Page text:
Specialists in Emergency Management are also needed at the federal, state and local levels. The growth of the Emergency Management profession is closely related to the growth of the Homeland Security profession, and career opportunities are increasing for skilled professionals and managers within the fields of Fire Fighting and Emergency Medical Services, public health management, Hazardous Materials handling, and various environmental and geographic sciences. As reported in US News and World Report, Emergency Management Specialist is one of the 50 best jobs of 2011 and should have strong growth over the next decade (money.usnews.com/money/careers/articles/2010/12/06/best-jobs-2011-emergency-management-specialist).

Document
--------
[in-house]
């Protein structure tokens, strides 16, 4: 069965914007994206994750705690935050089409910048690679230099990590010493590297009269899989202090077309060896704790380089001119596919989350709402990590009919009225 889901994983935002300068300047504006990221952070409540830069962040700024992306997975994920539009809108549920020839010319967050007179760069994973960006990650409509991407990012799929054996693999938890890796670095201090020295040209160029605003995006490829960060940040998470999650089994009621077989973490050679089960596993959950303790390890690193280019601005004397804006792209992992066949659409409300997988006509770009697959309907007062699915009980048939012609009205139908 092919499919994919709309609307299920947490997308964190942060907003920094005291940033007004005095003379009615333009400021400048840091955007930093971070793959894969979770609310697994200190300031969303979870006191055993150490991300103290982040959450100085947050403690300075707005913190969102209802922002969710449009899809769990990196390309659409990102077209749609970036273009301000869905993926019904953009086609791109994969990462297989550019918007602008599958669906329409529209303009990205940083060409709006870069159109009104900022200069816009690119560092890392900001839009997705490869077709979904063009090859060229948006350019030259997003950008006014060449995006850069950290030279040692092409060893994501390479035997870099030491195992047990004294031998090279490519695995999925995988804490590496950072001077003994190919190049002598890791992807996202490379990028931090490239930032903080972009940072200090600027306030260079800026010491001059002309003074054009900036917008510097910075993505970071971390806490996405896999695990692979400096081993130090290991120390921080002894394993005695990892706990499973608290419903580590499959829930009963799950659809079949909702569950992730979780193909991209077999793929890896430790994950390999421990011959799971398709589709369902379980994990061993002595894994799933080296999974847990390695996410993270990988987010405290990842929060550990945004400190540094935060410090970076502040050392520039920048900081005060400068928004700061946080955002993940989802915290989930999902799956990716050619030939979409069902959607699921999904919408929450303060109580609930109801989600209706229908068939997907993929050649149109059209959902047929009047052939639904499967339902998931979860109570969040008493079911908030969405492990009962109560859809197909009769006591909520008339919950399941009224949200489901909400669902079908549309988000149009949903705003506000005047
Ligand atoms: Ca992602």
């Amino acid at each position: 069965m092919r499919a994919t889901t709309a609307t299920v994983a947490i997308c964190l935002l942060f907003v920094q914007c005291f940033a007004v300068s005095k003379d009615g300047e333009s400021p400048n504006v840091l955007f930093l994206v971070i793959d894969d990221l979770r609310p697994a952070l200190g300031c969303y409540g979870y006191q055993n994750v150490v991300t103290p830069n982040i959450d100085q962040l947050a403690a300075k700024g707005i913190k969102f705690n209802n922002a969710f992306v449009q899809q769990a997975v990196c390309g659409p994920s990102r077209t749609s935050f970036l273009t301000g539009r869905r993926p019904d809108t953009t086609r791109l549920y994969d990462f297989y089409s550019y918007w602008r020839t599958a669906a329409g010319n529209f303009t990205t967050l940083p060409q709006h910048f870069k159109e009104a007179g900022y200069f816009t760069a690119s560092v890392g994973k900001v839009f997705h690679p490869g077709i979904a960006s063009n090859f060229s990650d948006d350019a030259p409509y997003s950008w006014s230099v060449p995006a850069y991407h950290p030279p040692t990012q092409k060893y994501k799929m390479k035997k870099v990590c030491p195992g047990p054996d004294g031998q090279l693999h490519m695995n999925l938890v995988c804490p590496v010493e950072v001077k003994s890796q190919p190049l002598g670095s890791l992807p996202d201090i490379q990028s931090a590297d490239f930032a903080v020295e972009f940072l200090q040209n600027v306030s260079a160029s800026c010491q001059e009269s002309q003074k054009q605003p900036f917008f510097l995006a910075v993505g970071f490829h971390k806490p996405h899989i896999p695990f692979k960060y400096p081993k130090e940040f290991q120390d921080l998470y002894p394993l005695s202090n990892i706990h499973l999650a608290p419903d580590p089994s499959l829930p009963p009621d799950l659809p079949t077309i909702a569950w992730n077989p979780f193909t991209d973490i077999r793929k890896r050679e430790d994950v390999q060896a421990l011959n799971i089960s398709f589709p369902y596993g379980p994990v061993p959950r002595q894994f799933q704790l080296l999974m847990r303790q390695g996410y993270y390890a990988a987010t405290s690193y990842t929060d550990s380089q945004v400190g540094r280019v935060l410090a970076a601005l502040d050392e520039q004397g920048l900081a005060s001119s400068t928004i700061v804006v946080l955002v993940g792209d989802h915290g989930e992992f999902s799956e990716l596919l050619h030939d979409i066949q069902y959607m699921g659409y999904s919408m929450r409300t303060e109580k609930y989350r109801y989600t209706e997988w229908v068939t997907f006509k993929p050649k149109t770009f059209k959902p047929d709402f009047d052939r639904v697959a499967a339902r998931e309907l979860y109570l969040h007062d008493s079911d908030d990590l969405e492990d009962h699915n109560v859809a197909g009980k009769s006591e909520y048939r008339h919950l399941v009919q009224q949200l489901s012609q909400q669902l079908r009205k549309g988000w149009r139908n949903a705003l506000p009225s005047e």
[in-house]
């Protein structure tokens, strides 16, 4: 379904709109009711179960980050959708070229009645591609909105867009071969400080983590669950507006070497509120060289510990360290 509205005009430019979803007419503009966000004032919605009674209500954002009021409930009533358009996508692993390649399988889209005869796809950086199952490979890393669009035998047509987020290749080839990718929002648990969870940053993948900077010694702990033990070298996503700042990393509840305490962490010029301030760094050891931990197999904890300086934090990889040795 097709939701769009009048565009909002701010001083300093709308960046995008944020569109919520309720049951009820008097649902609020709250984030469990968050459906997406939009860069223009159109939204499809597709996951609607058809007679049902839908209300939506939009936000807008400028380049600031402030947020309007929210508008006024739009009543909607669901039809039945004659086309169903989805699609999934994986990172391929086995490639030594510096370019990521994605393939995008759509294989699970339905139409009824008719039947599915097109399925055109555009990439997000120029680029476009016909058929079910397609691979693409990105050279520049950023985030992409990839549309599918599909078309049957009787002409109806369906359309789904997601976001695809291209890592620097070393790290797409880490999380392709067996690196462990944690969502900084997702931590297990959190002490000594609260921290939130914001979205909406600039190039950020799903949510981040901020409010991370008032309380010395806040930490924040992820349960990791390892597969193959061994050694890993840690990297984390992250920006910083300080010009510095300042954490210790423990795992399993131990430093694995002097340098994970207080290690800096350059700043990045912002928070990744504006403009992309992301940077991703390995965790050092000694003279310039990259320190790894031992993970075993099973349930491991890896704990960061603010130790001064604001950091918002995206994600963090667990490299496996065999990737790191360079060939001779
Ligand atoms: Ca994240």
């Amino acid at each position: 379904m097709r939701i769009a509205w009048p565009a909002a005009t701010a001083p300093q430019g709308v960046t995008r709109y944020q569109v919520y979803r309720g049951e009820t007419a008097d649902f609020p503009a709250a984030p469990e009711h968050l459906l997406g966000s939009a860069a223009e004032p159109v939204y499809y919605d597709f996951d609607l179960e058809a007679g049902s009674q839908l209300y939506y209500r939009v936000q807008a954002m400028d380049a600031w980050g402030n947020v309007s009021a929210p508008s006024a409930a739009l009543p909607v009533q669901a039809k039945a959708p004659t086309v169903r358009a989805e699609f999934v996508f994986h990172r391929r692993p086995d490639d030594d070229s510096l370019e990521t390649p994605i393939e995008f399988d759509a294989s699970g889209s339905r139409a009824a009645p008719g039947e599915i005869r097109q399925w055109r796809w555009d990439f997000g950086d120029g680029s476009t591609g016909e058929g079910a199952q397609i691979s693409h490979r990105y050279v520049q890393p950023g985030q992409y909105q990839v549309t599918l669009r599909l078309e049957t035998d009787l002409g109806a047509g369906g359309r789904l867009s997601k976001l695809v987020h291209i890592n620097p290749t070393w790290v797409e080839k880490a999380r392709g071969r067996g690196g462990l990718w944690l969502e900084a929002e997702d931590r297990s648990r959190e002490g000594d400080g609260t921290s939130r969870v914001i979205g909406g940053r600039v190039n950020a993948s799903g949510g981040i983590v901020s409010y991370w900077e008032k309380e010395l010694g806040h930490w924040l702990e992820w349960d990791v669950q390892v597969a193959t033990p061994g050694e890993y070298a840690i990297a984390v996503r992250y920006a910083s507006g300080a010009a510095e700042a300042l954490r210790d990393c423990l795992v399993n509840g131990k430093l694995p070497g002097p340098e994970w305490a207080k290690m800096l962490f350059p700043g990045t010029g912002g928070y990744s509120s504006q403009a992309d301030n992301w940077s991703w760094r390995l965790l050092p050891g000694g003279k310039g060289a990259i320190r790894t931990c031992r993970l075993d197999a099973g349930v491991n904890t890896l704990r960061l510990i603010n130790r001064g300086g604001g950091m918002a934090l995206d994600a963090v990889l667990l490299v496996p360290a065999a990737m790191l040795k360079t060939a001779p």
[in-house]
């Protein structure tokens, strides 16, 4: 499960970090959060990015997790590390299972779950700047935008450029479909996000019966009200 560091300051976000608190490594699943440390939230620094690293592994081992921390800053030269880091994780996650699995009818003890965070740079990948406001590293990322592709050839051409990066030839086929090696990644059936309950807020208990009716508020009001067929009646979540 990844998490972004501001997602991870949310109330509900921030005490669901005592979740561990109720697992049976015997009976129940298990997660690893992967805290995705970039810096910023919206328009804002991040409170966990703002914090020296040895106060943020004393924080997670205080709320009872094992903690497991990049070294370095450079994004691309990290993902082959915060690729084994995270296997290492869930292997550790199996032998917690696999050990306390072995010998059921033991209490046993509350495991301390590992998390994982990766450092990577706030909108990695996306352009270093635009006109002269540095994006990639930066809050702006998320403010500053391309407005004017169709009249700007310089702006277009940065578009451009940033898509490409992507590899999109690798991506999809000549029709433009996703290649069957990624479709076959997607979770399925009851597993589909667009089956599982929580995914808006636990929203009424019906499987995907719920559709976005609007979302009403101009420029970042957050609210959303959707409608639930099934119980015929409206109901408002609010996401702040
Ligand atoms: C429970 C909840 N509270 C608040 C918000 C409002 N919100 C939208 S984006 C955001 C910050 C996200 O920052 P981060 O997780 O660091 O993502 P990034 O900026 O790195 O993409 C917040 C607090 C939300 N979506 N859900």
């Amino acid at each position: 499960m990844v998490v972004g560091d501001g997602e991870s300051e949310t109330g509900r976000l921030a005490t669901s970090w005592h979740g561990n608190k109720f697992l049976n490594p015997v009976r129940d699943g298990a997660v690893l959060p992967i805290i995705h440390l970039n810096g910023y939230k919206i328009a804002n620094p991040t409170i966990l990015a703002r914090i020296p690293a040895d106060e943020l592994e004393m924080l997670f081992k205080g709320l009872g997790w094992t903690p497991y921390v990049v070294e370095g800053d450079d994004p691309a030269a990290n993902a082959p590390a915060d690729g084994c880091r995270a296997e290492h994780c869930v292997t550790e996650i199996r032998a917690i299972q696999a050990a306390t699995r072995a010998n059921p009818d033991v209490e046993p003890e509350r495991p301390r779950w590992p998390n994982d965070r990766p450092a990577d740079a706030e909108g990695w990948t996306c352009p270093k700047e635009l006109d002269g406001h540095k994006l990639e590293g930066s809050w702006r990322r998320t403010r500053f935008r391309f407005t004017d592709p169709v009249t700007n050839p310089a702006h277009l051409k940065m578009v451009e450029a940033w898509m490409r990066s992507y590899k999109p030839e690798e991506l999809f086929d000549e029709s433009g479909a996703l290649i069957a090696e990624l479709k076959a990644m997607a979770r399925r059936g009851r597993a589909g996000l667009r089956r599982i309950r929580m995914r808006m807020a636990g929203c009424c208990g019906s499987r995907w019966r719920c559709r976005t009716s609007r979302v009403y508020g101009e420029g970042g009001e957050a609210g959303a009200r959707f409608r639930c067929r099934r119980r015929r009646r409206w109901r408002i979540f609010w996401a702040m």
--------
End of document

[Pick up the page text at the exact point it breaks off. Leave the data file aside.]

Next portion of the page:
Homeland Security careers and employment opportunities are not limited to the law enforcement, intelligence, and emergency management fields, however. Indeed, virtually every sector of the American economy has a role to play in ensuring the nation's Homeland Security goals are achieved. Private sector companies, public utilities and critical infrastructure entities—especially in the transportation, health care, education, information technology, and manufacturing fields—are therefore becoming more and more involved in Homeland Security functions. Corporate security personnel, and especially corporate security managers with the knowledge and skills to interface effectively with law enforcement, with the intelligence community, and with other corporations and groups involved in Homeland Security and Emergency Management, are in great demand. This demand is especially strong in defense industries, technology companies, and various financial services fields.